The Federal Reserve Board raised interest rates Tuesday by a quarter percentage point, but low mortgage rates are holding steady, and the housing market is still booming.
Last year, mortgage rates dipped below 6 percent for the first time in national history. According to Freddie Mac mortgage market surveys, the average rate on a 30-year fixed-rate mortgage in 2003 was 5.83. So far in 2004, the average rate on a 30-year fixed-rate mortgage is 5.89.
Low rates led to a rush to refinance mortgages. Bettie Johnson, Boone County recorder of deeds, recorded a record 11,631 deeds of trust, which basically serve the same purpose asa mortgage, from Jan. 1, 2003,to July 31, 2003. This year, with most refinancing complete, only 6,821 have been recorded for the same time period. Johnson said the number of deeds — legal documents that transfer a property or a title to a property — recorded during this same time frame in 2003 was 4,591. The figure jumped to 7,925 in 2004. People can now buy a larger home for the same money so they are moving up, Johnson said.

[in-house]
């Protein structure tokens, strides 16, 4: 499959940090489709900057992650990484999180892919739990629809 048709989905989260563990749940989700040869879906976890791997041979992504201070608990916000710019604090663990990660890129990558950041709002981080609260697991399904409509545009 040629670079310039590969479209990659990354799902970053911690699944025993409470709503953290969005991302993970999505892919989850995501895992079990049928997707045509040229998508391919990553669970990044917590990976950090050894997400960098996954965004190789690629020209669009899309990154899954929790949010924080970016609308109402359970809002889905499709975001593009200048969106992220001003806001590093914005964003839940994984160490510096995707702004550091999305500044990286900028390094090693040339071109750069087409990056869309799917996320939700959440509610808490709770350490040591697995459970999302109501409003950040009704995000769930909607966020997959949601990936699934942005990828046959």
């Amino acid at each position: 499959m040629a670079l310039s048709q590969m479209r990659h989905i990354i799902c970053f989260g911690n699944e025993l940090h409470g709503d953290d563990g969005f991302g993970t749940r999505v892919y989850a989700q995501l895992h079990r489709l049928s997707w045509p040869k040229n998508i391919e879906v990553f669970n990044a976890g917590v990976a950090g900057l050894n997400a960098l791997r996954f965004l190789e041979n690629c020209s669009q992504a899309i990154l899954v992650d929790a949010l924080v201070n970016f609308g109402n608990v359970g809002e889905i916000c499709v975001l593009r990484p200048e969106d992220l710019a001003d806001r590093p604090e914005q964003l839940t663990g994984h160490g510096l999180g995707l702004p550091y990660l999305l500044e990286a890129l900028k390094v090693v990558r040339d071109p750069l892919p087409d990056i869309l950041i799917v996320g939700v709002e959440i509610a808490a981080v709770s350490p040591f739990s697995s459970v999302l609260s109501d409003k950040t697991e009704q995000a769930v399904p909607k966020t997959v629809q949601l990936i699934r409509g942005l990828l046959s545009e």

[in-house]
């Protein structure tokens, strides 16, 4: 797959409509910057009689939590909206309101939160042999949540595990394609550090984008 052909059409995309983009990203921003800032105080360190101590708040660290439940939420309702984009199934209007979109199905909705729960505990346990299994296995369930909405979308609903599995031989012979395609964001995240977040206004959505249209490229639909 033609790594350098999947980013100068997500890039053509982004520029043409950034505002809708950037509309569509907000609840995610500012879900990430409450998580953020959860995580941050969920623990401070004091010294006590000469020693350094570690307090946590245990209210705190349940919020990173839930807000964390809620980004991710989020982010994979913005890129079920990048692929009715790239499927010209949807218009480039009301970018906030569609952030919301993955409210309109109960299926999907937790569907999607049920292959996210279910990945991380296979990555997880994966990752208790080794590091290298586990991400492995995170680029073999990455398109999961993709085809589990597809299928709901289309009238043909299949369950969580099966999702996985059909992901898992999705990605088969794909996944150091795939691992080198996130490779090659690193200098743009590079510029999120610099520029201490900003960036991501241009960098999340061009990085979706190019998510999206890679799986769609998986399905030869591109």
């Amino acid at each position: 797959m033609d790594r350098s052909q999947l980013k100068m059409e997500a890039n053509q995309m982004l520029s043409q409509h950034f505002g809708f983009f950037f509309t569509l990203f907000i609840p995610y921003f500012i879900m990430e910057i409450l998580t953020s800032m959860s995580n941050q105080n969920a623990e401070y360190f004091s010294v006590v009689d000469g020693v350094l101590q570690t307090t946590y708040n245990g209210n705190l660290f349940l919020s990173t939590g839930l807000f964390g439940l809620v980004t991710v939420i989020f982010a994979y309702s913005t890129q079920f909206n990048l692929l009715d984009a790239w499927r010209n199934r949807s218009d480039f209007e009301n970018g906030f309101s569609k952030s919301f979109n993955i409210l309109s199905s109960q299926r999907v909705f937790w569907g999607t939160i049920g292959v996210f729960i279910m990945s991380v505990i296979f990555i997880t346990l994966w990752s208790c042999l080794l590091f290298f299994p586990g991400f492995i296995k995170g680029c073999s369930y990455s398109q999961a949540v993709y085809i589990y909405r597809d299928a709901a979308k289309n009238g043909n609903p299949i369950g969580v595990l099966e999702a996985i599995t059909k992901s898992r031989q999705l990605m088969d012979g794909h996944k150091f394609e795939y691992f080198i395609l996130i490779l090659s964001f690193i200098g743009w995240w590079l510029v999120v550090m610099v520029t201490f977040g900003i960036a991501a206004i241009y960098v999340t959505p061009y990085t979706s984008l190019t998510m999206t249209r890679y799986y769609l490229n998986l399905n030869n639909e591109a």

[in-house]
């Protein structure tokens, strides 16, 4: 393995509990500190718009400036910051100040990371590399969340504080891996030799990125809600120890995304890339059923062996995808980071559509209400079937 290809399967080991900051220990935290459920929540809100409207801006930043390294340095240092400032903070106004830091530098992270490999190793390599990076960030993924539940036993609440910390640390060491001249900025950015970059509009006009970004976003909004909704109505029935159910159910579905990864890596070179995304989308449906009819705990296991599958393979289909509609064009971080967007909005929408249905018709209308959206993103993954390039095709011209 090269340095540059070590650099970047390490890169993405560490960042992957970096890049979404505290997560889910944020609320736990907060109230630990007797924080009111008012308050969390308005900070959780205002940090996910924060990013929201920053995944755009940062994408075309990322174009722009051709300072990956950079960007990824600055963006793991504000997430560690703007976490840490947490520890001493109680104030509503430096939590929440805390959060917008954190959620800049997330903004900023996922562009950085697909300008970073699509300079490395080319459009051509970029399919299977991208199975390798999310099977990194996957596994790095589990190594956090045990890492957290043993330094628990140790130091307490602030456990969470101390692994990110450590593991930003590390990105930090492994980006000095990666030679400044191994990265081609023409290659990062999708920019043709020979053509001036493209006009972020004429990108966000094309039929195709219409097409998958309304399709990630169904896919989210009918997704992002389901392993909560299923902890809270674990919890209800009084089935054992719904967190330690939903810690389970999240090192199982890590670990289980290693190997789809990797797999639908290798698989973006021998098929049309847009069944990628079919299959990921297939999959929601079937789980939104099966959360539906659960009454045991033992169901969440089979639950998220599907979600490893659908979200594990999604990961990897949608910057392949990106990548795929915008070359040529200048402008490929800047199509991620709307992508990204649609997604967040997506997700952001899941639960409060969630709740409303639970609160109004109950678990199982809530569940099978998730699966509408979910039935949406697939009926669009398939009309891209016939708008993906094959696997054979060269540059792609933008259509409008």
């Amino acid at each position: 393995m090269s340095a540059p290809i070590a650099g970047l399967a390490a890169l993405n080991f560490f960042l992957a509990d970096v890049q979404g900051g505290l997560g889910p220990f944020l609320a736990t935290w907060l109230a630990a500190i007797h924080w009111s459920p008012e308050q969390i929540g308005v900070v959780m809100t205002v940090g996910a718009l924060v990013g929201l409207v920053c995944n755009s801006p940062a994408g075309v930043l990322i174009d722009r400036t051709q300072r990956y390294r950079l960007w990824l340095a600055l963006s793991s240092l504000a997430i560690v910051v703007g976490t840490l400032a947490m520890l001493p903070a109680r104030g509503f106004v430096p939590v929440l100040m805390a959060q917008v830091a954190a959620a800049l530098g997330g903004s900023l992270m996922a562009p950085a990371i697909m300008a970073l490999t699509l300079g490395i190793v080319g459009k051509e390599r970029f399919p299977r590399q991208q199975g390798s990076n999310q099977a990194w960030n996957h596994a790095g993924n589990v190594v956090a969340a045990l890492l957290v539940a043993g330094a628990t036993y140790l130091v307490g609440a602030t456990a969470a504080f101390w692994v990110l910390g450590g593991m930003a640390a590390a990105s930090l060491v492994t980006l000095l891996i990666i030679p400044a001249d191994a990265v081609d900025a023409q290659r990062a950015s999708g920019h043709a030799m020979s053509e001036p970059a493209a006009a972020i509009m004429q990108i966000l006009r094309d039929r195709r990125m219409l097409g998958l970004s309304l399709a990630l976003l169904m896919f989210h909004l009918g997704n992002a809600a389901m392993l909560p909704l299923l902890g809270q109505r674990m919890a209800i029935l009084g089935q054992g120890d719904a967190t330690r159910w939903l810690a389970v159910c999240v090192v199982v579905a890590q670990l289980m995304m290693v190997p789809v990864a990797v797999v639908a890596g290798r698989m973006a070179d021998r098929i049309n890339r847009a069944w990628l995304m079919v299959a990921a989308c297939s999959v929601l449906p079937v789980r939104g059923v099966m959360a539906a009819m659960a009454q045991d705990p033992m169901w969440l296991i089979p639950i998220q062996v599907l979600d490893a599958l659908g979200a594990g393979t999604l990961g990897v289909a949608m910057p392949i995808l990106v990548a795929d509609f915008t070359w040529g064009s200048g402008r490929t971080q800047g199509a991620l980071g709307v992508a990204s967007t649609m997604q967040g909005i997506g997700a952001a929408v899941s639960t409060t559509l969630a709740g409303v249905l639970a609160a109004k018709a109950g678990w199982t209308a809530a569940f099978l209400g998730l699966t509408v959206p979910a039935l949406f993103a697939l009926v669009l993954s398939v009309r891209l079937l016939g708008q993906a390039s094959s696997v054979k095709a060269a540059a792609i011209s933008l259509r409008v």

Low mortgage interest rates are also contributing to higher home purchase and new construction. Chris Sanders of Allied Mortgage Group said the number of home-purchase applications is up 4 percent from last year.
“As rates rise, people move to adjustable rates, but as they fall, people have more purchasing power,” Sanders said.
The additional purchasing power is needed, though, to compensate for high construction-material costs. Simon Oswald Associates estimated the cost for third floor construction at the Roger B. Wilson Boone County building last November to be between $2 million and $3 million. As of July 23, the estimated cost has increased by about 24 percent because of high steel and fuel prices, Boone County Assessor Tom Schauwecker said.
Despite rising material costs, construction of new single-family homes
in Boone County peaked in 2003 at 1,157.Single-family home construction also spiked in 1994 with 1,152 homes and in 1999 with 1,041 homes, Schauwecker said. Interest rates dipped during both years.
Today, mortgage rates are still close to 6 percent, but Sanders said the year-to-year loan volume, the amount loaned per year, has decreased significantly during the past year.
“In 2003, people refinanced at lower rates and more people jumped on the bandwagon,” Sanders said. “In 2004, the market is narrower because most people have already refinanced.”
Similar refinancing booms took place in 1987, 1994 and 1999, each setting a new record-low interest rate. On each occasion, the following year’s loan volume took a dive, Sanders said. In the past, the decline in money used to purchase homes from the boom year to the next totaled $333.7 billion, but this yearit could decrease by $1.4 trillion.
Mortgage groups are now fighting for the same clientele and are laying off employees hired in 2003, Sanders said.